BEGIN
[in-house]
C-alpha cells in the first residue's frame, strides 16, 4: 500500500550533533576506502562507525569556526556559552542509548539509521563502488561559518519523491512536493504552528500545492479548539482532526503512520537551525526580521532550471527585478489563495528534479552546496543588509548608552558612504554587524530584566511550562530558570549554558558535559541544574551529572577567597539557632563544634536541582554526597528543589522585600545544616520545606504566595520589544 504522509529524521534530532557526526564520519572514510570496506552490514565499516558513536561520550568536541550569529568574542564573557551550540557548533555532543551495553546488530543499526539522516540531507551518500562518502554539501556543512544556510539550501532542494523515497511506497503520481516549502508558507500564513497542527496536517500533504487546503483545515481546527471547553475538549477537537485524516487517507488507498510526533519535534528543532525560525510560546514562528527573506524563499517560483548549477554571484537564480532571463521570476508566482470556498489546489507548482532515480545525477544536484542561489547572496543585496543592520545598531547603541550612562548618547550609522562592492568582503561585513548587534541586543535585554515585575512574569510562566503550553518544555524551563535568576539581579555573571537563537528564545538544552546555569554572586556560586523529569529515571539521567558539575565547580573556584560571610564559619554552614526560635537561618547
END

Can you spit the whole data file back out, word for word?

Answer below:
[in-house]
C-alpha cells in the first residue's frame, strides 16, 4: 500500500550533533576506502562507525569556526556559552542509548539509521563502488561559518519523491512536493504552528500545492479548539482532526503512520537551525526580521532550471527585478489563495528534479552546496543588509548608552558612504554587524530584566511550562530558570549554558558535559541544574551529572577567597539557632563544634536541582554526597528543589522585600545544616520545606504566595520589544 504522509529524521534530532557526526564520519572514510570496506552490514565499516558513536561520550568536541550569529568574542564573557551550540557548533555532543551495553546488530543499526539522516540531507551518500562518502554539501556543512544556510539550501532542494523515497511506497503520481516549502508558507500564513497542527496536517500533504487546503483545515481546527471547553475538549477537537485524516487517507488507498510526533519535534528543532525560525510560546514562528527573506524563499517560483548549477554571484537564480532571463521570476508566482470556498489546489507548482532515480545525477544536484542561489547572496543585496543592520545598531547603541550612562548618547550609522562592492568582503561585513548587534541586543535585554515585575512574569510562566503550553518544555524551563535568576539581579555573571537563537528564545538544552546555569554572586556560586523529569529515571539521567558539575565547580573556584560571610564559619554552614526560635537561618547